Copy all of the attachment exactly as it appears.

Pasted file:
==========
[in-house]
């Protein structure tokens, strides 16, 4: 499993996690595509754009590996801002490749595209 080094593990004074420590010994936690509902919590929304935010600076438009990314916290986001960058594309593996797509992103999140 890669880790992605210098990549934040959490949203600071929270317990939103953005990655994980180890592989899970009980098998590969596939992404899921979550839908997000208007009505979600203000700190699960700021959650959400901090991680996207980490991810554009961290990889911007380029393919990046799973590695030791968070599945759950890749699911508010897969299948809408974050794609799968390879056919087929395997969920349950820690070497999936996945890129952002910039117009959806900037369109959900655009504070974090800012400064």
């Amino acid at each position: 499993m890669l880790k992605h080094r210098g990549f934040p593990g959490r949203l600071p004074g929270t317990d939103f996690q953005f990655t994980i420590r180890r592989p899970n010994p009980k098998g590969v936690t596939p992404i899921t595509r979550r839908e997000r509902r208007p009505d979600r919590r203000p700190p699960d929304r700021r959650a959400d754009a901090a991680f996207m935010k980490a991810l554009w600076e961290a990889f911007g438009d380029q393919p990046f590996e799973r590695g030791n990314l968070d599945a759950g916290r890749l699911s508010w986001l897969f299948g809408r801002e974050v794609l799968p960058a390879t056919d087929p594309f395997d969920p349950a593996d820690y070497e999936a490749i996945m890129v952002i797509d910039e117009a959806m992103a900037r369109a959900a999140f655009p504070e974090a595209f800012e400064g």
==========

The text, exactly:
[in-house]
């Protein structure tokens, strides 16, 4: 499993996690595509754009590996801002490749595209 080094593990004074420590010994936690509902919590929304935010600076438009990314916290986001960058594309593996797509992103999140 890669880790992605210098990549934040959490949203600071929270317990939103953005990655994980180890592989899970009980098998590969596939992404899921979550839908997000208007009505979600203000700190699960700021959650959400901090991680996207980490991810554009961290990889911007380029393919990046799973590695030791968070599945759950890749699911508010897969299948809408974050794609799968390879056919087929395997969920349950820690070497999936996945890129952002910039117009959806900037369109959900655009504070974090800012400064």
């Amino acid at each position: 499993m890669l880790k992605h080094r210098g990549f934040p593990g959490r949203l600071p004074g929270t317990d939103f996690q953005f990655t994980i420590r180890r592989p899970n010994p009980k098998g590969v936690t596939p992404i899921t595509r979550r839908e997000r509902r208007p009505d979600r919590r203000p700190p699960d929304r700021r959650a959400d754009a901090a991680f996207m935010k980490a991810l554009w600076e961290a990889f911007g438009d380029q393919p990046f590996e799973r590695g030791n990314l968070d599945a759950g916290r890749l699911s508010w986001l897969f299948g809408r801002e974050v794609l799968p960058a390879t056919d087929p594309f395997d969920p349950a593996d820690y070497e999936a490749i996945m890129v952002i797509d910039e117009a959806m992103a900037r369109a959900a999140f655009p504070e974090a595209f800012e400064g």